Brand identity and loyalty has never been more fragile. At least, that’s what a recent article in The New Yorker states. According to the piece, the Internet has had a transformative effect on a customer’s buying experience, and it has reduced the prevalence and importance of brands as a mark of quality. Instead, “you are only as good as your last product” due to the ready availability of detailed feedback and reviews. You can’t rely on your brand name alone to carry sales – you must offer quality in every case.

In many cases, though, the data don’t seem to back this view. There are brands that have a large amount of customer loyalty and that retain that loyalty through shifts in the market and their own product base. Even when products are new, loyal customers buy them without prior research. So the question remains: How do you keep customers loyal to your brand?

One answer is by building a high-quality product. This is the clearest and most obvious solution to attaining true customer loyalty, but it’s also one many small companies (and a good number of large ones) seem to miss. Especially in today’s Internet-enabled world, you cannot expect to build a product or service that offers lower quality than your competitors and expect to succeed.

But along with quality comes another related requirement – value. If your customers see value in what you do, you can thrive off of that success no matter what your products are. If quality were the only metric by which customers bought then there would be no big-box retailers, budget-conscious electronics manufacturers, or economy automobiles. A customer’s decision to buy from your store or brand reflects their own decision on what is valuable to them.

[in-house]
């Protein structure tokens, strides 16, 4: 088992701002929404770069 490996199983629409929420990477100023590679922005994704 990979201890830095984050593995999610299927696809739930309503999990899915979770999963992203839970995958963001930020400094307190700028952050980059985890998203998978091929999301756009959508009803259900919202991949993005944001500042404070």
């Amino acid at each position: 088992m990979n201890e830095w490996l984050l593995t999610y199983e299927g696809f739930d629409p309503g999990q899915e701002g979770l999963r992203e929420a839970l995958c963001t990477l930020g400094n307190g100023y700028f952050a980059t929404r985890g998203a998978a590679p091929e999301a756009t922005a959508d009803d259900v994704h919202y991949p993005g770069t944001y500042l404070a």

Brands achieve loyalty by offering a product or service that customers find valuable. It isn’t just a measure of quality, as The New Yorker would have us believe. It is true that bad reviews and negative press can kill a product or even a brand, but that was the case long before the Internet. Customers have more information at their fingertips than they used to, but the actual information is largely the same as it’s always been.

In other words, the Internet might seem like a disruptive force, but it doesn’t make a difference in terms of a customer’s individual value calculations. All it does is change the source of where the calculation comes from.

The best advice for improving customer loyalty is simple: create a good product or service, and offer it to customers in a way that makes it valuable to them. For manufacturers and merchandise brands, this could mean lower prices or special offers. For retailers it could mean starting a loyalty program that adds value to the shopping experience.

Consumers may be more product-conscious than they were before the advent of the Internet, but that does not mean they are less aware of or loyal to a particular brand. It means they pay more attention to the actual value they get from using that brand. Improving loyalty becomes a task of improving the value a customer sees in you.

To learn more about improving customer loyalty and offering strong, worthwhile loyalty programs, follow Lucas Color Card on Facebook or contact one of our representatives today.